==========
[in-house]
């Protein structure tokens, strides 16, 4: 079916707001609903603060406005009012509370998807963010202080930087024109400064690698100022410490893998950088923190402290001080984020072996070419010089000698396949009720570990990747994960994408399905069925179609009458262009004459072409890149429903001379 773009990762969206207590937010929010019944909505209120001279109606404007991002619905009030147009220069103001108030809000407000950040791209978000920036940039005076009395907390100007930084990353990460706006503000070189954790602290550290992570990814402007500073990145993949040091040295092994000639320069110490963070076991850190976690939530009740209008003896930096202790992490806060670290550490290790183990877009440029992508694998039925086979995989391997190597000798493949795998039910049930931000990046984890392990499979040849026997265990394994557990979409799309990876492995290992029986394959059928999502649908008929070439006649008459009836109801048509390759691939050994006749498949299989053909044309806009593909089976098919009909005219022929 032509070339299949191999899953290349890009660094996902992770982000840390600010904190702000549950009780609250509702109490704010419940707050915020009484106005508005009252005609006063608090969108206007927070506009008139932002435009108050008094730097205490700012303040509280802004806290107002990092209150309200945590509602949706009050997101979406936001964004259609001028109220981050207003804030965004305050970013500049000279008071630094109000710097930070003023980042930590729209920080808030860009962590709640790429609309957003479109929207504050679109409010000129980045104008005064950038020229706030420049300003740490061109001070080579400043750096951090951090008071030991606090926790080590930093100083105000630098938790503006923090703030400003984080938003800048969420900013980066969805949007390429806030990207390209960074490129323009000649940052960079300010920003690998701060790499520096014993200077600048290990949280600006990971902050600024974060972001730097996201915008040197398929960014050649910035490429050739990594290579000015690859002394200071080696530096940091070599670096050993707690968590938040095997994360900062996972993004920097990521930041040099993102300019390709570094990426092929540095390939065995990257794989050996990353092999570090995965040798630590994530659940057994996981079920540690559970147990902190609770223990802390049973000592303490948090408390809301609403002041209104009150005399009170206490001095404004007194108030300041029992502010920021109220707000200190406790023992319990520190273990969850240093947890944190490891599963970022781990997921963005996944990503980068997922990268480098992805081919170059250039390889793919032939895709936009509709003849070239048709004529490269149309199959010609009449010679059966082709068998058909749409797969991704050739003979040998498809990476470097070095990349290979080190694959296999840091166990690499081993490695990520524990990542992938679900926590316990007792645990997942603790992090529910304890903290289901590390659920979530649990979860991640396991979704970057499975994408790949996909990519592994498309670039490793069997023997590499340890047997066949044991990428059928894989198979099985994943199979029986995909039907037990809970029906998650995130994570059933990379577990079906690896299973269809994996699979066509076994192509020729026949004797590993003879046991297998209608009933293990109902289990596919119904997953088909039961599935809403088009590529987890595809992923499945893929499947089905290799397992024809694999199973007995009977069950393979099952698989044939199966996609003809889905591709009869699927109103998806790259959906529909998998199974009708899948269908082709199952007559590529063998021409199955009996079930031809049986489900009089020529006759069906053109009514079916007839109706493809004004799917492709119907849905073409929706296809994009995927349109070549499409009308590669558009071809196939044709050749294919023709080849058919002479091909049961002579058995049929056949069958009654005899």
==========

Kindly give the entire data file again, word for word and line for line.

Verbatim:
[in-house]
């Protein structure tokens, strides 16, 4: 079916707001609903603060406005009012509370998807963010202080930087024109400064690698100022410490893998950088923190402290001080984020072996070419010089000698396949009720570990990747994960994408399905069925179609009458262009004459072409890149429903001379 773009990762969206207590937010929010019944909505209120001279109606404007991002619905009030147009220069103001108030809000407000950040791209978000920036940039005076009395907390100007930084990353990460706006503000070189954790602290550290992570990814402007500073990145993949040091040295092994000639320069110490963070076991850190976690939530009740209008003896930096202790992490806060670290550490290790183990877009440029992508694998039925086979995989391997190597000798493949795998039910049930931000990046984890392990499979040849026997265990394994557990979409799309990876492995290992029986394959059928999502649908008929070439006649008459009836109801048509390759691939050994006749498949299989053909044309806009593909089976098919009909005219022929 032509070339299949191999899953290349890009660094996902992770982000840390600010904190702000549950009780609250509702109490704010419940707050915020009484106005508005009252005609006063608090969108206007927070506009008139932002435009108050008094730097205490700012303040509280802004806290107002990092209150309200945590509602949706009050997101979406936001964004259609001028109220981050207003804030965004305050970013500049000279008071630094109000710097930070003023980042930590729209920080808030860009962590709640790429609309957003479109929207504050679109409010000129980045104008005064950038020229706030420049300003740490061109001070080579400043750096951090951090008071030991606090926790080590930093100083105000630098938790503006923090703030400003984080938003800048969420900013980066969805949007390429806030990207390209960074490129323009000649940052960079300010920003690998701060790499520096014993200077600048290990949280600006990971902050600024974060972001730097996201915008040197398929960014050649910035490429050739990594290579000015690859002394200071080696530096940091070599670096050993707690968590938040095997994360900062996972993004920097990521930041040099993102300019390709570094990426092929540095390939065995990257794989050996990353092999570090995965040798630590994530659940057994996981079920540690559970147990902190609770223990802390049973000592303490948090408390809301609403002041209104009150005399009170206490001095404004007194108030300041029992502010920021109220707000200190406790023992319990520190273990969850240093947890944190490891599963970022781990997921963005996944990503980068997922990268480098992805081919170059250039390889793919032939895709936009509709003849070239048709004529490269149309199959010609009449010679059966082709068998058909749409797969991704050739003979040998498809990476470097070095990349290979080190694959296999840091166990690499081993490695990520524990990542992938679900926590316990007792645990997942603790992090529910304890903290289901590390659920979530649990979860991640396991979704970057499975994408790949996909990519592994498309670039490793069997023997590499340890047997066949044991990428059928894989198979099985994943199979029986995909039907037990809970029906998650995130994570059933990379577990079906690896299973269809994996699979066509076994192509020729026949004797590993003879046991297998209608009933293990109902289990596919119904997953088909039961599935809403088009590529987890595809992923499945893929499947089905290799397992024809694999199973007995009977069950393979099952698989044939199966996609003809889905591709009869699927109103998806790259959906529909998998199974009708899948269908082709199952007559590529063998021409199955009996079930031809049986489900009089020529006759069906053109009514079916007839109706493809004004799917492709119907849905073409929706296809994009995927349109070549499409009308590669558009071809196939044709050749294919023709080849058919002479091909049961002579058995049929056949069958009654005899």